Sunday, January 3, 2016

Leah Thomas: Morris Award Interview


Welcome to this year's Morris Interview series.Today we kick things off with Leah Thomas. I'll add a post with links to all of the 2016 nominee interviews as they accumulate.


Because You'll Never Meet Me


Bloomsbury USA Childrens 2015
ISBN 978-1-61963-590-6
Ollie and Moritz are are best friends, but they can never meet.

Ollie is deathly allergic to electricity, while Moritz's weak heart would stop beating without the pulses of his electronic pacemaker. Meeting in real life? It could kill them.

Through an exchange of letters, the two boys develop a strong bond which becomes a lifeline during dark times—until Moritz reveals that he holds the key to their shared, sinister past, and has been keeping it from Ollie all along.

A story of impossible friendship and hope under strange circumstances, this debut is powerful, dark and humorous in equal measure. These extraordinary voices bring readers into the hearts and minds of two special boys who, like many teens, are just waiting for their moment to shine. 


How did you hear that Because You’ll Never Meet Me was nominated for the Morris? Did you know about the award before your book was nominated?
 
Living on California time when the majority of the publishing world is operating from the East Coast is a mixed blessing – it means I can’t send emails after 1pm, but it also means that sometimes I wake up to amazing news. I rolled out of bed (knocking my cat askew) and got the news from a blinking phone, in ALL-CAPS from my editor:

CONGRATULATIONS!! (please imagine confetti bursting out of this word.)”
Here’s what I’ll say about awards awareness: since my book’s been out, I’ve avoided almost everything related to YA news as a precautionary measure against my oversensitive baby brain. I blocked goodreads on my computer, I deleted my twitter account, I refuse to read reviews or articles (unless I have a sad relapse and trawl through the corners of the internet as a form of self-punishment). But things leak in all the same, awards whisperings and the like, the Morris among them: I just never thought these whisperings would apply to this odd little book (I could think of numerous other books who would certainly be finalists, and some of them are finalists!). It was the best kind of wallop, this recognition. It’s sort of knocked me back into the public writing world.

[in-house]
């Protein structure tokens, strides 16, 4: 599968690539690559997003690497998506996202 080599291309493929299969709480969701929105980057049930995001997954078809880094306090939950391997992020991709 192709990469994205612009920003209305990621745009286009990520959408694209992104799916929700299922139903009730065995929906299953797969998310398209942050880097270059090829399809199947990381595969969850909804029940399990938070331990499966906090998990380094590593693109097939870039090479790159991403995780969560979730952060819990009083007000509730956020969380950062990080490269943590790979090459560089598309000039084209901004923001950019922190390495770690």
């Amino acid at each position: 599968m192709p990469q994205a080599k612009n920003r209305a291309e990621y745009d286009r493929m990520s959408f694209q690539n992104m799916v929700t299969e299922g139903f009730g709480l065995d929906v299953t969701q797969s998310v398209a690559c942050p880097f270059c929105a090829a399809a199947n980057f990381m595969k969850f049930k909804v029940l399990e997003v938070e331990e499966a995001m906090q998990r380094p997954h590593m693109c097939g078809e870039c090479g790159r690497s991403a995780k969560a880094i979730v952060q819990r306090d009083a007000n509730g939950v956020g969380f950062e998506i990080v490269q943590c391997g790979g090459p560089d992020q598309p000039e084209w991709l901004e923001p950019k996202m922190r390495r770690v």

Did you intend to write a YA novel? In other words, were you thinking of young adult readers as the eventual audience for your book?  

Yes, I always intended to write a YA novel. A YA science fiction novel, to be precise, or science fantasy, or just plain weird. Because while I read all kinds of things, the books that have been formative to me, both as a teen and now in my twenties, remain YA books. I’ve always wanted to be a part of that tradition. I think YA allows for amazing voices, and diverse voices, and human voices, and genre becomes secondary to character, which I adore. And even though I make myself a hermit, the YA community of writers and readers and librarians and booksellers is beautiful and supportive.

 At a panel during NCTE, our moderator asked us a question that yielded really amusing results:“What makes you think YOU can write for teens?” I answered, “As far as I know, teens are people. And I think writers may also sometimes be people.”                           

Your book contains startling and beautiful descriptions of invisible energies: “X-rays emit rich scarlet ringlets.” Because you can do that, please tell me how your brain looks while it is writing.

Whoa, it’s getting abstract in here. We’re going full meta. But I like this question!

 Let’s see: I’m definitely a visual learner, and whenever I’m writing descriptions like that, I’m actively imagining what those things look like: I’m watching ribbon curls, I’m seeing glitter fall, seeing the cotton candy haze of mixing puffs of color – it’s like someone’s vision of a Disney birthday party nightmare, maybe.